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For further information, see CMDT Part 13-28: Myelodysplastic Syndromes

Key Features

Essentials of Diagnosis

  • Cytopenias with hypercellular bone marrow

  • Morphologic abnormalities in one or more hematopoietic cell lines

General Considerations

  • Group of acquired clonal disorders of the hematopoietic stem cell, characterized by the constellation of cytopenias, a usually hypercellular marrow, morphologic dysplasia and genetic abnormalities

  • Causes

    • Idiopathic (most common)

    • Prior exposure to cytotoxic chemotherapy or radiation therapy

  • In addition to cytogenetics, sequencing can detect genetic mutations in 80–90% of patients

  • Acquired clonal mutations identical to those seen in myelodysplastic syndrome can occur in the hematopoietic cells of ∼10% of apparently healthy older individuals, defining the disorder of clonal hematopoiesis of indeterminate potential (CHIP)

  • Myelodysplasia encompasses several heterogeneous syndromes; a key distinction is whether there is an increase in bone marrow blasts (> 5% of marrow elements)

    • MDS with excess blasts represents a more aggressive form of the disease, often leading to acute myeloid leukemia

    • Patients without excess blasts are characterized by the degree of dysplasia, eg, MDS with single lineage dysplasia and MDS with multilineage dysplasia

    • The morphologic finding of ringed sideroblasts is used to define a subcategory of the lower risk MDS syndromes

    • Patients with isolated 5q loss, which is characterized by the cytogenetic finding of loss of part of the long arm of chromosome 5, comprise an important subgroup of patients with a different natural history

    • Chronic myelomonocytic leukemia (CMML): a proliferative syndrome, including sustained peripheral blood monocytosis > 1000/mcL

Demographics

  • Occurs most often in patients aged > 60

Clinical Findings

Symptoms and Signs

  • Asymptomatic, with incidentally found cytopenias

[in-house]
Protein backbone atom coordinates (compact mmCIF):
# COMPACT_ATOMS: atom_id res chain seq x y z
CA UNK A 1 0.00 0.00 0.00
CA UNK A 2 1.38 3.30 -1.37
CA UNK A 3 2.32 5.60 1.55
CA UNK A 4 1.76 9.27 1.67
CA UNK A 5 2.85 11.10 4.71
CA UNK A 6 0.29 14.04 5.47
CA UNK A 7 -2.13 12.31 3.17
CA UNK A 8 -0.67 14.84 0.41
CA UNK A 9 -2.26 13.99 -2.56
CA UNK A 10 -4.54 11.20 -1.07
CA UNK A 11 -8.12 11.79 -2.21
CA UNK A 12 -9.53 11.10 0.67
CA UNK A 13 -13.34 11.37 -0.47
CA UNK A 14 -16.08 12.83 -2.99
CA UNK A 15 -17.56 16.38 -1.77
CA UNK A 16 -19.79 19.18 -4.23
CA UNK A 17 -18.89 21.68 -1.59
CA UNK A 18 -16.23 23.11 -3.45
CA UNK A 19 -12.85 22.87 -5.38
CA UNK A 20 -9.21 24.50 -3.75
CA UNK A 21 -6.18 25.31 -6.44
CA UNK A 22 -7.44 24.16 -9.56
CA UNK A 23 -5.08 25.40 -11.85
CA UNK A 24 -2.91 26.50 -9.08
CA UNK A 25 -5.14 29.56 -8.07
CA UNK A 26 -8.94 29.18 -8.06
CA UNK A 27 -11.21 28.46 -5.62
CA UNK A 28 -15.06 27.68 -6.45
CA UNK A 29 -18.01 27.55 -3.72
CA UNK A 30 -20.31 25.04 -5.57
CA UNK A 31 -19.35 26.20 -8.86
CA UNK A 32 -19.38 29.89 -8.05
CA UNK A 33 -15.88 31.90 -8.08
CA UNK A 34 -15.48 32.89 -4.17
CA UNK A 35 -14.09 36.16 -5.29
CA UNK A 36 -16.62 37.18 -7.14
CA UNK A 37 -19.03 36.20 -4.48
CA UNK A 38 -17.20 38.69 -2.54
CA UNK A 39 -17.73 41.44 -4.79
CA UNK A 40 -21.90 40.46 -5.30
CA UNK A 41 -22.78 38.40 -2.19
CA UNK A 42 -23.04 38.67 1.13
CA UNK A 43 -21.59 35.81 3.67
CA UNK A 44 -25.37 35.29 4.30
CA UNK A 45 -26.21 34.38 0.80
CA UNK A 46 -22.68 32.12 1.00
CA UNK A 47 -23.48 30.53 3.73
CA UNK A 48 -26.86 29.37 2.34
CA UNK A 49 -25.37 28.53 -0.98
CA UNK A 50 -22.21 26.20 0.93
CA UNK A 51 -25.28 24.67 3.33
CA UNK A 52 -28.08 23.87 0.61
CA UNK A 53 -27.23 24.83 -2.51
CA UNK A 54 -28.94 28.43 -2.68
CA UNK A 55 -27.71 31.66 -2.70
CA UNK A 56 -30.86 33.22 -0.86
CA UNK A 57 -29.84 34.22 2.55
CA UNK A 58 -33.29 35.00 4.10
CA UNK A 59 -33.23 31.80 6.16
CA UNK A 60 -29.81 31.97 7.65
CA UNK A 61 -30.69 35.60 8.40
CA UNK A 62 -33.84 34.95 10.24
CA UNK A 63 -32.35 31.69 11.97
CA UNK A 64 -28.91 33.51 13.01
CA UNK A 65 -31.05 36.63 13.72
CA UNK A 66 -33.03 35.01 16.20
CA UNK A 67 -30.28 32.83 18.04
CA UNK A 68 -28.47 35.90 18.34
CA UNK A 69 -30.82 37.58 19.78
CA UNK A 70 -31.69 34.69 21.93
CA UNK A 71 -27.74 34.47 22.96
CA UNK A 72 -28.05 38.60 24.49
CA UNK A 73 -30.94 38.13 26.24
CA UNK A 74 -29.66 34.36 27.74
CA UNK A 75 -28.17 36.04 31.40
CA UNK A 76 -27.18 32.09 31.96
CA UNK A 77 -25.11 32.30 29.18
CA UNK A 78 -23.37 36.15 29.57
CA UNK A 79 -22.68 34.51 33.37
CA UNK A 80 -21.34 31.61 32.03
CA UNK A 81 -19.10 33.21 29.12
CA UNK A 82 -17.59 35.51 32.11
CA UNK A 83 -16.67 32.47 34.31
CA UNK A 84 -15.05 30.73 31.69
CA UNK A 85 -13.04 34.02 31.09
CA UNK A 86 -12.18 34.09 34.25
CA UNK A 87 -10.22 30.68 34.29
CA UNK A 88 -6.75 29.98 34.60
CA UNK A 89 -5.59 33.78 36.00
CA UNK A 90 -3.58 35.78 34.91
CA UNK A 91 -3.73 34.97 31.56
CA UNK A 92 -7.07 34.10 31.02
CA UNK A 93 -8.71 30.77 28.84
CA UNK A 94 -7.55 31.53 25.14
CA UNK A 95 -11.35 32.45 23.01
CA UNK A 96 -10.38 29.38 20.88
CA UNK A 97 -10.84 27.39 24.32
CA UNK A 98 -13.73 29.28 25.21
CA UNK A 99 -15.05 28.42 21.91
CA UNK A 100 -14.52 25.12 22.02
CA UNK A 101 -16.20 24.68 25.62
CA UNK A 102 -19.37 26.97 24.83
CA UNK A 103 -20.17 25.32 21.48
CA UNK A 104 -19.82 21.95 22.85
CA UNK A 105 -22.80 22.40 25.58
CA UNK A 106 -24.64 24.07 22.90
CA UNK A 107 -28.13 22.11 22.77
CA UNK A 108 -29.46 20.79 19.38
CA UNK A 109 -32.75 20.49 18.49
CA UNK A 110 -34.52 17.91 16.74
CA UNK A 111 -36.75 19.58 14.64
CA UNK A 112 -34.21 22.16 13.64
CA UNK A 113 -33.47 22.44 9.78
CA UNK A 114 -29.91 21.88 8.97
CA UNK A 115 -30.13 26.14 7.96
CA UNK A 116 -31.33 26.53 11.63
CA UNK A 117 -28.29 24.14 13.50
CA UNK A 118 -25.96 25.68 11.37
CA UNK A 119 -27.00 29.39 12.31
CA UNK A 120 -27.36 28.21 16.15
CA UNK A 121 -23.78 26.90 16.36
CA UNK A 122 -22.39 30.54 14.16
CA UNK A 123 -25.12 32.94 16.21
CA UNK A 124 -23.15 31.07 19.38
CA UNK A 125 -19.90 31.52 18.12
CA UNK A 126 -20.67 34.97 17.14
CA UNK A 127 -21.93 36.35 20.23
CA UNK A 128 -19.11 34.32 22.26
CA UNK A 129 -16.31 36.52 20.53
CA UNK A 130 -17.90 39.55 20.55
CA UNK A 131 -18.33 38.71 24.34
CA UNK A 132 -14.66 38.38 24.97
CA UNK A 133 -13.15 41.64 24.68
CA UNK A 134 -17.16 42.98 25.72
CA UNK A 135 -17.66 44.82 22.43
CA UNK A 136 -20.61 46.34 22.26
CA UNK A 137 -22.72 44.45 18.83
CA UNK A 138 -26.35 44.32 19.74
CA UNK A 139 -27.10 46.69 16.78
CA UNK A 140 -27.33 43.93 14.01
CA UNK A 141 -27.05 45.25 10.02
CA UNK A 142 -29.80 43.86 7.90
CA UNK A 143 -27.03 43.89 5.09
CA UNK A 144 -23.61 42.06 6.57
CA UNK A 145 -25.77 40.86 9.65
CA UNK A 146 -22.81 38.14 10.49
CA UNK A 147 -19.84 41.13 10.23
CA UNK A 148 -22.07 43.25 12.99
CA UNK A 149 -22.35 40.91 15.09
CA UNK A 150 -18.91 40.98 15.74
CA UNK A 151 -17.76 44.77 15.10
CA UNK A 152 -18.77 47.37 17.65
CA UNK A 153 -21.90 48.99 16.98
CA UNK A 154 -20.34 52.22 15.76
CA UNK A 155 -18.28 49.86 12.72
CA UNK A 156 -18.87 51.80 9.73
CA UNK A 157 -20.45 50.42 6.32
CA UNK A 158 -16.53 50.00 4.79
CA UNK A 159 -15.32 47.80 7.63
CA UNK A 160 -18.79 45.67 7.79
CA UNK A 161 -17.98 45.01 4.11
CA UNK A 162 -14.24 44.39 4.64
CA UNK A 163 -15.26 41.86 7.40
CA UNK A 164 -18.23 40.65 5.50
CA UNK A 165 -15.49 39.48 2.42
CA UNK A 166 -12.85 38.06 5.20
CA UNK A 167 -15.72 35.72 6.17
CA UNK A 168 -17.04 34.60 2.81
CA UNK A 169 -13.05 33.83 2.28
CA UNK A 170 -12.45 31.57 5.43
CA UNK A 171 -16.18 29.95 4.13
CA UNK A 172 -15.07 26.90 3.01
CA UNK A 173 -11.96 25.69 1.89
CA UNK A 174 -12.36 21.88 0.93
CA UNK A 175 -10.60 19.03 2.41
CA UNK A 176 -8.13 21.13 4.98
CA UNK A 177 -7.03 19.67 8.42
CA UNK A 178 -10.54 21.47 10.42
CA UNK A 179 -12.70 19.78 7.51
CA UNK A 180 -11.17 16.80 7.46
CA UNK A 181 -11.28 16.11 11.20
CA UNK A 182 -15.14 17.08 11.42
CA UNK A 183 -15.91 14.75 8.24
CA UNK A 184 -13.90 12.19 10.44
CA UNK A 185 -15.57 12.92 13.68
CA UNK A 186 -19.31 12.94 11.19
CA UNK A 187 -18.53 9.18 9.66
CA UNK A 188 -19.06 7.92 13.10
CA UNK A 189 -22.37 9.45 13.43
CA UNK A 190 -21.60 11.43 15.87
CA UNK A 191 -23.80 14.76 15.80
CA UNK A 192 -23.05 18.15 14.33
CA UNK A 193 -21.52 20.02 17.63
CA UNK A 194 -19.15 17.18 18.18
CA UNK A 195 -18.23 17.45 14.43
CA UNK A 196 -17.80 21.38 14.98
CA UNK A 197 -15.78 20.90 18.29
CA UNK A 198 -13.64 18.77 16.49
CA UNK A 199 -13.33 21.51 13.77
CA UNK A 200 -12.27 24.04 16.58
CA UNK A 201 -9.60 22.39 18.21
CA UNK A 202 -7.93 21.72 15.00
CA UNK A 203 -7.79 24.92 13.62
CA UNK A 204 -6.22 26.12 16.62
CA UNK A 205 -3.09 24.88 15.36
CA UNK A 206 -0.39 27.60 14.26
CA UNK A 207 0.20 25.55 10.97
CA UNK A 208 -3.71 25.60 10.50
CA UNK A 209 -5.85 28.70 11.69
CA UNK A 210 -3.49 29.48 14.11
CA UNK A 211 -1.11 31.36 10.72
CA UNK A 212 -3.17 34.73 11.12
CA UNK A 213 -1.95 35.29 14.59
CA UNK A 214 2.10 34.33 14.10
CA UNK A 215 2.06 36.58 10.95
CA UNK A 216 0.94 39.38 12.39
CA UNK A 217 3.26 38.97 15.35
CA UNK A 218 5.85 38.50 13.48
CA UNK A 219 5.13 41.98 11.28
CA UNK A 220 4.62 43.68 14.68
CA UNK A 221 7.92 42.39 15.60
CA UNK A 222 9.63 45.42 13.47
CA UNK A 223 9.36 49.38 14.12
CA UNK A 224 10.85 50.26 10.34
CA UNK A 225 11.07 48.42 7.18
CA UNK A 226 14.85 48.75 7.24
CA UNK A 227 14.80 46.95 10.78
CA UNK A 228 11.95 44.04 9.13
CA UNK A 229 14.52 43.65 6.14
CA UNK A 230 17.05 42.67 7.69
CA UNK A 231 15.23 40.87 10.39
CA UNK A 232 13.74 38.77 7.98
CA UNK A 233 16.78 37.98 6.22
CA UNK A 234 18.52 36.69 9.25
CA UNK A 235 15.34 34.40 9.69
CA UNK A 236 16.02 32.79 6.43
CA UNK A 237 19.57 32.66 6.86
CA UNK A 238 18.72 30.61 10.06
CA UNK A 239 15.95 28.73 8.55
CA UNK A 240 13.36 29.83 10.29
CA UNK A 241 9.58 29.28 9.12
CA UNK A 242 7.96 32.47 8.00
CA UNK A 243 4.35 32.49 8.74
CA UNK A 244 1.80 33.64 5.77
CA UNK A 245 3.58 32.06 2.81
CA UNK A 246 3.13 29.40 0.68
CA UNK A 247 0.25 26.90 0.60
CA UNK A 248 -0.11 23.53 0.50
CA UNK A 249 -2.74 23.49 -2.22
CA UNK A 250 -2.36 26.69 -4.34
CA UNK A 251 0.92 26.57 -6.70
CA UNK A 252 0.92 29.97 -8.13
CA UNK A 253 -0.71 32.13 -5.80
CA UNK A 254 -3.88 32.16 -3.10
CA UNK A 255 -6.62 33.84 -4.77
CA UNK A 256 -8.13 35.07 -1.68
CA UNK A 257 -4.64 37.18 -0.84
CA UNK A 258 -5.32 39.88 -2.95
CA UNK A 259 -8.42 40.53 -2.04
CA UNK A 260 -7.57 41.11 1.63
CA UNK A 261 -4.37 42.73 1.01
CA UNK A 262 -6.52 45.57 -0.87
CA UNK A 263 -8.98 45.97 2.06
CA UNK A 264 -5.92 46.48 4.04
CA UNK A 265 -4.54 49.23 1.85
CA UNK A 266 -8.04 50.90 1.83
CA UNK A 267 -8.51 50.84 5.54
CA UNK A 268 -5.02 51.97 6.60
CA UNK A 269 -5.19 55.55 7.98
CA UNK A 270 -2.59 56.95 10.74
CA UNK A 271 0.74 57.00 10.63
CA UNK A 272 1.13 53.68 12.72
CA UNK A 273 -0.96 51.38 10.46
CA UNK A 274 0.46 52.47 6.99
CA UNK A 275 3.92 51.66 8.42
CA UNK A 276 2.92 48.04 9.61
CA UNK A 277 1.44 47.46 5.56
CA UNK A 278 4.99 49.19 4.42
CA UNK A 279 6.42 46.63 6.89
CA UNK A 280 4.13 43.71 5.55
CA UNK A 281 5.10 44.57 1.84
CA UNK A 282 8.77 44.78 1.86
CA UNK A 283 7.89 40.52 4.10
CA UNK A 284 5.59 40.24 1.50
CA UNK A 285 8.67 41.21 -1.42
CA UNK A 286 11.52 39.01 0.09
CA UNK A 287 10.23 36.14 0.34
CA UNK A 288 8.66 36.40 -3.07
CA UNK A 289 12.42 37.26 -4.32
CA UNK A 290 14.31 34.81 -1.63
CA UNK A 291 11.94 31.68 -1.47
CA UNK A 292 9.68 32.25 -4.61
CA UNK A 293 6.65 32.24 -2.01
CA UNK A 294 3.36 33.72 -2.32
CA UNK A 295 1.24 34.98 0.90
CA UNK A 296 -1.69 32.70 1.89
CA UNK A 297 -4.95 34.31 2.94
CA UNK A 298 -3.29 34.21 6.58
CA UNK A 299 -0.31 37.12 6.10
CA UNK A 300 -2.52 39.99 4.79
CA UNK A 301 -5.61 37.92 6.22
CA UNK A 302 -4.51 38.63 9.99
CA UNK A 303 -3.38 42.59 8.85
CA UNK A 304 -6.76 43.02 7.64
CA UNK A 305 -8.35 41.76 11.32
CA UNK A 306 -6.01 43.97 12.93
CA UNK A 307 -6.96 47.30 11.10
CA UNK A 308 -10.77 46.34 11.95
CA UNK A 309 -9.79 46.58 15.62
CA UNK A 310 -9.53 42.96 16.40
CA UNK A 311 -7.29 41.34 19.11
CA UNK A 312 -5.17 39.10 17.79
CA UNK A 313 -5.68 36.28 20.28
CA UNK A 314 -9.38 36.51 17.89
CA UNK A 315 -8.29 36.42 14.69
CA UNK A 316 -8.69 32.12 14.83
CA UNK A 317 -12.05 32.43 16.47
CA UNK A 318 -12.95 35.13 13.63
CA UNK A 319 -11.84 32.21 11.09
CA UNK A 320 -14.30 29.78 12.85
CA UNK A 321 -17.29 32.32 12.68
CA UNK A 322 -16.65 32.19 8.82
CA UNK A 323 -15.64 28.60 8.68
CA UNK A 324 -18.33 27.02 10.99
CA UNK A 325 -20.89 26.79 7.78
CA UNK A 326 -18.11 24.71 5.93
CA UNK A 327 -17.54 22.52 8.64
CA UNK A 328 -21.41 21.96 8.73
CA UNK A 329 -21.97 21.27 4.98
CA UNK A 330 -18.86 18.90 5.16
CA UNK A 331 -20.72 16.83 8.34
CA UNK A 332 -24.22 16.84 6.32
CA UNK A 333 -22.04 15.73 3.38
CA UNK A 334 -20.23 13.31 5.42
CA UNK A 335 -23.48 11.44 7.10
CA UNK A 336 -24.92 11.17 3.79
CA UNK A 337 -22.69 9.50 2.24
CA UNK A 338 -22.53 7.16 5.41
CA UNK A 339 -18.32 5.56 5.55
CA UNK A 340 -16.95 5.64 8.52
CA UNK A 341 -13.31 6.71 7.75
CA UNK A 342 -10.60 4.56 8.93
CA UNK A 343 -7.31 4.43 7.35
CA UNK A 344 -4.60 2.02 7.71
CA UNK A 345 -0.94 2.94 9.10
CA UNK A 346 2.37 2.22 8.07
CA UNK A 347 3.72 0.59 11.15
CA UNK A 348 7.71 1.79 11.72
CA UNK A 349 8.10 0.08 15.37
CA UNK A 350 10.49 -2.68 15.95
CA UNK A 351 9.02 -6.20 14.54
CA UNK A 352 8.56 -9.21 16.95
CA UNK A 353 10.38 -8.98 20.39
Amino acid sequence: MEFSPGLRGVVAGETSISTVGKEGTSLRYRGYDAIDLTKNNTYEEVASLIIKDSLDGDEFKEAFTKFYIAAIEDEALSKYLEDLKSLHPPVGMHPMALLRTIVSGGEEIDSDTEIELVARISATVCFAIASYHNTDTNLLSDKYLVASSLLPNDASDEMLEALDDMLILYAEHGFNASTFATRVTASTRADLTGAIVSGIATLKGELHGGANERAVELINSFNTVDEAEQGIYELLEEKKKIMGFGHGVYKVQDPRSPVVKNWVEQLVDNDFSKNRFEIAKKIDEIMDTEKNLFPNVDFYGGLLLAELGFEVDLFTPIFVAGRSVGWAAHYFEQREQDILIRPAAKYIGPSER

• Fatigue, infection, or bleeding is related to bone marrow failure

  • Wasting, fever, weight loss

  • Splenomegaly

  • Pallor

  • Bleeding

  • Signs of infection

  • Paraneoplastic syndromes of various sorts (prior to or following diagnosis)

Differential Diagnosis

  • AML (≤ 20% blasts)

  • Aplastic anemia

  • Anemia of chronic disease

  • Vitamin B12 or folate deficiency

  • Megaloblastic anemia

  • Myelofibrosis

  • HIV-associated cytopenias

  • Acute or chronic drug effect

Diagnosis

Laboratory Tests

  • Anemia may be marked

  • Mean cell volume is normal or increased

  • Peripheral blood smear may show macro-ovalocytes

  • White blood cell count usually normal or reduced; neutropenia is common

  • Neutrophils may exhibit morphologic abnormalities, including deficient numbers of granules, or bilobed nucleus (Pelger-Huet abnormality)

  • Myeloid series may be left shifted with small numbers of promyelocytes or blasts

  • Platelet count is normal or reduced; hypogranular platelets may be present

Diagnostic Procedures

  • Bone marrow aspirate and biopsy are characteristically hypercellular but may occasionally be hypocellular

  • Signs of abnormal erythropoiesis include

    • Megaloblastic features

    • Nuclear budding

    • Multinucleated erythroid precursors

  • Prussian blue stain may demonstrate ringed sideroblasts

  • Myeloid series is often left shifted with variable increases in blasts

  • Deficient or abnormal myeloid granules ...

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